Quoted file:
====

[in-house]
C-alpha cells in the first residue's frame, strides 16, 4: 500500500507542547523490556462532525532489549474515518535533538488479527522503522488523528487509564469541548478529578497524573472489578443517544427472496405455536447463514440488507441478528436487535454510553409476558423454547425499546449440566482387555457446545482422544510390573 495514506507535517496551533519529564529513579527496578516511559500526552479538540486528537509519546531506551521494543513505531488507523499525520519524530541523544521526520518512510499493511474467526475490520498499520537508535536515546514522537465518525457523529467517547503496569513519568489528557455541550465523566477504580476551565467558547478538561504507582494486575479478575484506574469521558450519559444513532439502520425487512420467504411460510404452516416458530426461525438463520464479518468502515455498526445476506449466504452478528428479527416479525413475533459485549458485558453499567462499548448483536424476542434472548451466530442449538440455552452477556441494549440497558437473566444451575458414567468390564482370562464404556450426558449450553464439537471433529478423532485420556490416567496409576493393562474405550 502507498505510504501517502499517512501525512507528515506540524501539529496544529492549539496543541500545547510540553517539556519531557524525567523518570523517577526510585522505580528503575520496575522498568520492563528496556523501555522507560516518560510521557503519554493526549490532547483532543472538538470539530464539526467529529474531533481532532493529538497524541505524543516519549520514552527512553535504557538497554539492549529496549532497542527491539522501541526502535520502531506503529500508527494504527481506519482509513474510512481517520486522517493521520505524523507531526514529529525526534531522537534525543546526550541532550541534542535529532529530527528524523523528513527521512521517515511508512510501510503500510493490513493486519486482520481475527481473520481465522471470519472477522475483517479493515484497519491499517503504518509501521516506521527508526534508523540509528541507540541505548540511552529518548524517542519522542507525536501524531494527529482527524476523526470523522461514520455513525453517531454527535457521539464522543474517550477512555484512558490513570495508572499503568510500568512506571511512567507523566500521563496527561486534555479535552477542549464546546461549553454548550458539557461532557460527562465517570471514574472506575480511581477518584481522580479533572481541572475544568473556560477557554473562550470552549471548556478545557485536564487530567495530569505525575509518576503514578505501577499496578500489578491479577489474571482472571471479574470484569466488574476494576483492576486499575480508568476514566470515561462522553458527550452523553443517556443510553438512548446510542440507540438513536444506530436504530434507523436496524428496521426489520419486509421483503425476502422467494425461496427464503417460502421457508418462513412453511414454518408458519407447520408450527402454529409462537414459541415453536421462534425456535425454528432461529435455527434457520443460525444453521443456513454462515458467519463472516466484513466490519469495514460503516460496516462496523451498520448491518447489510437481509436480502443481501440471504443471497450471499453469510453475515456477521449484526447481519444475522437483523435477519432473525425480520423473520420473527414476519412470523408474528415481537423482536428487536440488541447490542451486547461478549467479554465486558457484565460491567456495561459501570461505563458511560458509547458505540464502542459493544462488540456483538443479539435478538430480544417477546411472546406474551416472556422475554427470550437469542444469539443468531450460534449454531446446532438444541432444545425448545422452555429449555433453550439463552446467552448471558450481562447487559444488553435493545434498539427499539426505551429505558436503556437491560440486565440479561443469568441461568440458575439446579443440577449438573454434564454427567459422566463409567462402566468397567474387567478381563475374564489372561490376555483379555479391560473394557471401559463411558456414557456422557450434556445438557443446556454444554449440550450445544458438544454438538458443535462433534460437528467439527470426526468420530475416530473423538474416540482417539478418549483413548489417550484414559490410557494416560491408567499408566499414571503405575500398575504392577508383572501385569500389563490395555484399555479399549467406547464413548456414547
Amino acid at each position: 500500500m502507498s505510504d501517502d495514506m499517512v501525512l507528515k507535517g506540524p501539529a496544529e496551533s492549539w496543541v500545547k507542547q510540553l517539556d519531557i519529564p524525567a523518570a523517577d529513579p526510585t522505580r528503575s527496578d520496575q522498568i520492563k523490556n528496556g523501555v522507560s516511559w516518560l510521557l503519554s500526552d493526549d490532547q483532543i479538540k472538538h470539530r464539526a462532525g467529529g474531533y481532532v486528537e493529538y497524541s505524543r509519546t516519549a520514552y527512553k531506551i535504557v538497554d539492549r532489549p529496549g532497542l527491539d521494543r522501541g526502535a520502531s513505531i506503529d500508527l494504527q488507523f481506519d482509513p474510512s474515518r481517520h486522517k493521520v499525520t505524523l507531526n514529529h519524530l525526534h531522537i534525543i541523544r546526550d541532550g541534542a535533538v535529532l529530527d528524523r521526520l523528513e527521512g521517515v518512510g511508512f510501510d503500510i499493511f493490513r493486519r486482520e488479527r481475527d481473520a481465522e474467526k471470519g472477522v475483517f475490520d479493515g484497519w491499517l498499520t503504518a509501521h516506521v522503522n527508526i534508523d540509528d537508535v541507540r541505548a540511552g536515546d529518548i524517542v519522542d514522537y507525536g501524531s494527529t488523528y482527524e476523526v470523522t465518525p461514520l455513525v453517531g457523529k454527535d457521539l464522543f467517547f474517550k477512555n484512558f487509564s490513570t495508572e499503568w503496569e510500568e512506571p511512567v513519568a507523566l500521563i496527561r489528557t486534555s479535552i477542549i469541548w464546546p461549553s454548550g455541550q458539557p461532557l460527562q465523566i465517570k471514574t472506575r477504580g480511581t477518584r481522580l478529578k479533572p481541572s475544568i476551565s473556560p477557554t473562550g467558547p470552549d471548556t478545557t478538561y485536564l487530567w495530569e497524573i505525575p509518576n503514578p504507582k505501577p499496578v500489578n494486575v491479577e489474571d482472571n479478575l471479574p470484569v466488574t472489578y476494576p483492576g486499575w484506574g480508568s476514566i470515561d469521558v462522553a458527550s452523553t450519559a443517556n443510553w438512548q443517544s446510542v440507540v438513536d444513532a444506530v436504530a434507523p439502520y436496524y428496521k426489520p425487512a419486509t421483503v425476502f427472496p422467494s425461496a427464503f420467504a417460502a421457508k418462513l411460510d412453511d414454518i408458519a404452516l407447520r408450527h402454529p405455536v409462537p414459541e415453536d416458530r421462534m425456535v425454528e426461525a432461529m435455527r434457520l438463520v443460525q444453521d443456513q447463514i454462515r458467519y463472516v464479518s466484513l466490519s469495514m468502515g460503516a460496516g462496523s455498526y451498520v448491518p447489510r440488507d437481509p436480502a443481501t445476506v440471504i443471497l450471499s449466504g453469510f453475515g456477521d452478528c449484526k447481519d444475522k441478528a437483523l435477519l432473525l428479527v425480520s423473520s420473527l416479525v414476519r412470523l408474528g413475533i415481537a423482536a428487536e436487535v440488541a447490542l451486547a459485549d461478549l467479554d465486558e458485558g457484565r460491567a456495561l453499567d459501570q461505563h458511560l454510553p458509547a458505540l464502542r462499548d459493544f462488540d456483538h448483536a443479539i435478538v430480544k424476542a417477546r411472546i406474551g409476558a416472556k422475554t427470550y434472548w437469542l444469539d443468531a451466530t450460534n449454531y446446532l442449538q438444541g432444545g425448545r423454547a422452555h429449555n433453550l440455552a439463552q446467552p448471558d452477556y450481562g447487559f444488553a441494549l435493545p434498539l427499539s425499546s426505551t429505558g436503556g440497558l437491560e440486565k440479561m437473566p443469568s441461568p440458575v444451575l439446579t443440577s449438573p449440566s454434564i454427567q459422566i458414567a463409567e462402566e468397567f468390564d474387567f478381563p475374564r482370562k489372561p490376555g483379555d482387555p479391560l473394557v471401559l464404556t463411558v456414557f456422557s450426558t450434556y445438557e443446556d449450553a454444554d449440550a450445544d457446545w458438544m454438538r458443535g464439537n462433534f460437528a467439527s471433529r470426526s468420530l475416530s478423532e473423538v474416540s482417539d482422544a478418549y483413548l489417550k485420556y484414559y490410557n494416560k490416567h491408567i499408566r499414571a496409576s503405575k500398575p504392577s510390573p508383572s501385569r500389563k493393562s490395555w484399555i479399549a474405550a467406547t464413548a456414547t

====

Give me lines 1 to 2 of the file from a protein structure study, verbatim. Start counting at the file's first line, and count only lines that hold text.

[in-house]
C-alpha cells in the first residue's frame, strides 16, 4: 500500500507542547523490556462532525532489549474515518535533538488479527522503522488523528487509564469541548478529578497524573472489578443517544427472496405455536447463514440488507441478528436487535454510553409476558423454547425499546449440566482387555457446545482422544510390573 495514506507535517496551533519529564529513579527496578516511559500526552479538540486528537509519546531506551521494543513505531488507523499525520519524530541523544521526520518512510499493511474467526475490520498499520537508535536515546514522537465518525457523529467517547503496569513519568489528557455541550465523566477504580476551565467558547478538561504507582494486575479478575484506574469521558450519559444513532439502520425487512420467504411460510404452516416458530426461525438463520464479518468502515455498526445476506449466504452478528428479527416479525413475533459485549458485558453499567462499548448483536424476542434472548451466530442449538440455552452477556441494549440497558437473566444451575458414567468390564482370562464404556450426558449450553464439537471433529478423532485420556490416567496409576493393562474405550 502507498505510504501517502499517512501525512507528515506540524501539529496544529492549539496543541500545547510540553517539556519531557524525567523518570523517577526510585522505580528503575520496575522498568520492563528496556523501555522507560516518560510521557503519554493526549490532547483532543472538538470539530464539526467529529474531533481532532493529538497524541505524543516519549520514552527512553535504557538497554539492549529496549532497542527491539522501541526502535520502531506503529500508527494504527481506519482509513474510512481517520486522517493521520505524523507531526514529529525526534531522537534525543546526550541532550541534542535529532529530527528524523523528513527521512521517515511508512510501510503500510493490513493486519486482520481475527481473520481465522471470519472477522475483517479493515484497519491499517503504518509501521516506521527508526534508523540509528541507540541505548540511552529518548524517542519522542507525536501524531494527529482527524476523526470523522461514520455513525453517531454527535457521539464522543474517550477512555484512558490513570495508572499503568510500568512506571511512567507523566500521563496527561486534555479535552477542549464546546461549553454548550458539557461532557460527562465517570471514574472506575480511581477518584481522580479533572481541572475544568473556560477557554473562550470552549471548556478545557485536564487530567495530569505525575509518576503514578505501577499496578500489578491479577489474571482472571471479574470484569466488574476494576483492576486499575480508568476514566470515561462522553458527550452523553443517556443510553438512548446510542440507540438513536444506530436504530434507523436496524428496521426489520419486509421483503425476502422467494425461496427464503417460502421457508418462513412453511414454518408458519407447520408450527402454529409462537414459541415453536421462534425456535425454528432461529435455527434457520443460525444453521443456513454462515458467519463472516466484513466490519469495514460503516460496516462496523451498520448491518447489510437481509436480502443481501440471504443471497450471499453469510453475515456477521449484526447481519444475522437483523435477519432473525425480520423473520420473527414476519412470523408474528415481537423482536428487536440488541447490542451486547461478549467479554465486558457484565460491567456495561459501570461505563458511560458509547458505540464502542459493544462488540456483538443479539435478538430480544417477546411472546406474551416472556422475554427470550437469542444469539443468531450460534449454531446446532438444541432444545425448545422452555429449555433453550439463552446467552448471558450481562447487559444488553435493545434498539427499539426505551429505558436503556437491560440486565440479561443469568441461568440458575439446579443440577449438573454434564454427567459422566463409567462402566468397567474387567478381563475374564489372561490376555483379555479391560473394557471401559463411558456414557456422557450434556445438557443446556454444554449440550450445544458438544454438538458443535462433534460437528467439527470426526468420530475416530473423538474416540482417539478418549483413548489417550484414559490410557494416560491408567499408566499414571503405575500398575504392577508383572501385569500389563490395555484399555479399549467406547464413548456414547